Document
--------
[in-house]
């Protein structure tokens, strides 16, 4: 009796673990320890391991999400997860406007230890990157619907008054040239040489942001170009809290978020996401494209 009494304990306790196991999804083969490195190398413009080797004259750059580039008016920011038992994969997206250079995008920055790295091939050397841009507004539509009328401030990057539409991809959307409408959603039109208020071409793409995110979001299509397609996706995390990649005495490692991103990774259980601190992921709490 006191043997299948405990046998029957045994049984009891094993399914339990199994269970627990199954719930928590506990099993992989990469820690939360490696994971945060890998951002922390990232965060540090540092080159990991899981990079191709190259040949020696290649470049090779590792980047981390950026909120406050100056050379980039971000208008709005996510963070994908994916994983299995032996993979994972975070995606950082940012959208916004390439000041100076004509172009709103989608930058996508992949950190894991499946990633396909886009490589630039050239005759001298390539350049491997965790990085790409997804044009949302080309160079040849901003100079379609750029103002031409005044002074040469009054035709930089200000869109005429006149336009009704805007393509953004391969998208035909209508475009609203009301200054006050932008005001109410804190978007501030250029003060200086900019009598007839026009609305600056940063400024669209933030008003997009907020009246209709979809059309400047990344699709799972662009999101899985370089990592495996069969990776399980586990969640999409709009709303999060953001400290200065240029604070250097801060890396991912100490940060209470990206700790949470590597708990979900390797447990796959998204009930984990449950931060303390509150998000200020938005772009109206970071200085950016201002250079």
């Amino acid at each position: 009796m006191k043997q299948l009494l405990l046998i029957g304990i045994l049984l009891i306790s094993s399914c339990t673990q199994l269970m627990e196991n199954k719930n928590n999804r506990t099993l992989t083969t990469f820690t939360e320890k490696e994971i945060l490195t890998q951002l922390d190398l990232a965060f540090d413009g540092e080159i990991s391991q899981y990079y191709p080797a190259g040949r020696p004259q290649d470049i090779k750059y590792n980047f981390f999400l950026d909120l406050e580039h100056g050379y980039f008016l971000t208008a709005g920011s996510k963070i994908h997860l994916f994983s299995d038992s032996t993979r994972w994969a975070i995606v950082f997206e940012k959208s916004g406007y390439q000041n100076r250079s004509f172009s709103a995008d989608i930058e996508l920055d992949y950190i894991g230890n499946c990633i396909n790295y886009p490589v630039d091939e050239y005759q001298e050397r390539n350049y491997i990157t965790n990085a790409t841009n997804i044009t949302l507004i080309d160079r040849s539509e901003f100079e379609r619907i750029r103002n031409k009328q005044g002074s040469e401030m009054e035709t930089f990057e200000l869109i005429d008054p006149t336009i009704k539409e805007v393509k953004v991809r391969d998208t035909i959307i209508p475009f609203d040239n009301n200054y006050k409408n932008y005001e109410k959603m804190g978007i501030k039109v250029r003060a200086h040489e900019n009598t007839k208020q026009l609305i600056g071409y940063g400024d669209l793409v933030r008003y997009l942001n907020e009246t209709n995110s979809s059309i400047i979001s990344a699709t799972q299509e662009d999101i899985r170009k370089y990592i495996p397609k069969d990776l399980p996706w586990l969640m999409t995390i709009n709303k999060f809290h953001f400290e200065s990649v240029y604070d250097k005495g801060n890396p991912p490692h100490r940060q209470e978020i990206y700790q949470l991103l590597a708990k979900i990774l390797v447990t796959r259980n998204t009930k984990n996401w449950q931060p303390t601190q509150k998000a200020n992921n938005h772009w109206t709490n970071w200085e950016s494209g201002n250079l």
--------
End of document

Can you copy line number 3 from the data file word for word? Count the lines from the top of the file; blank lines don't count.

């Amino acid at each position: 009796m006191k043997q299948l009494l405990l046998i029957g304990i045994l049984l009891i306790s094993s399914c339990t673990q199994l269970m627990e196991n199954k719930n928590n999804r506990t099993l992989t083969t990469f820690t939360e320890k490696e994971i945060l490195t890998q951002l922390d190398l990232a965060f540090d413009g540092e080159i990991s391991q899981y990079y191709p080797a190259g040949r020696p004259q290649d470049i090779k750059y590792n980047f981390f999400l950026d909120l406050e580039h100056g050379y980039f008016l971000t208008a709005g920011s996510k963070i994908h997860l994916f994983s299995d038992s032996t993979r994972w994969a975070i995606v950082f997206e940012k959208s916004g406007y390439q000041n100076r250079s004509f172009s709103a995008d989608i930058e996508l920055d992949y950190i894991g230890n499946c990633i396909n790295y886009p490589v630039d091939e050239y005759q001298e050397r390539n350049y491997i990157t965790n990085a790409t841009n997804i044009t949302l507004i080309d160079r040849s539509e901003f100079e379609r619907i750029r103002n031409k009328q005044g002074s040469e401030m009054e035709t930089f990057e200000l869109i005429d008054p006149t336009i009704k539409e805007v393509k953004v991809r391969d998208t035909i959307i209508p475009f609203d040239n009301n200054y006050k409408n932008y005001e109410k959603m804190g978007i501030k039109v250029r003060a200086h040489e900019n009598t007839k208020q026009l609305i600056g071409y940063g400024d669209l793409v933030r008003y997009l942001n907020e009246t209709n995110s979809s059309i400047i979001s990344a699709t799972q299509e662009d999101i899985r170009k370089y990592i495996p397609k069969d990776l399980p996706w586990l969640m999409t995390i709009n709303k999060f809290h953001f400290e200065s990649v240029y604070d250097k005495g801060n890396p991912p490692h100490r940060q209470e978020i990206y700790q949470l991103l590597a708990k979900i990774l390797v447990t796959r259980n998204t009930k984990n996401w449950q931060p303390t601190q509150k998000a200020n992921n938005h772009w109206t709490n970071w200085e950016s494209g201002n250079l």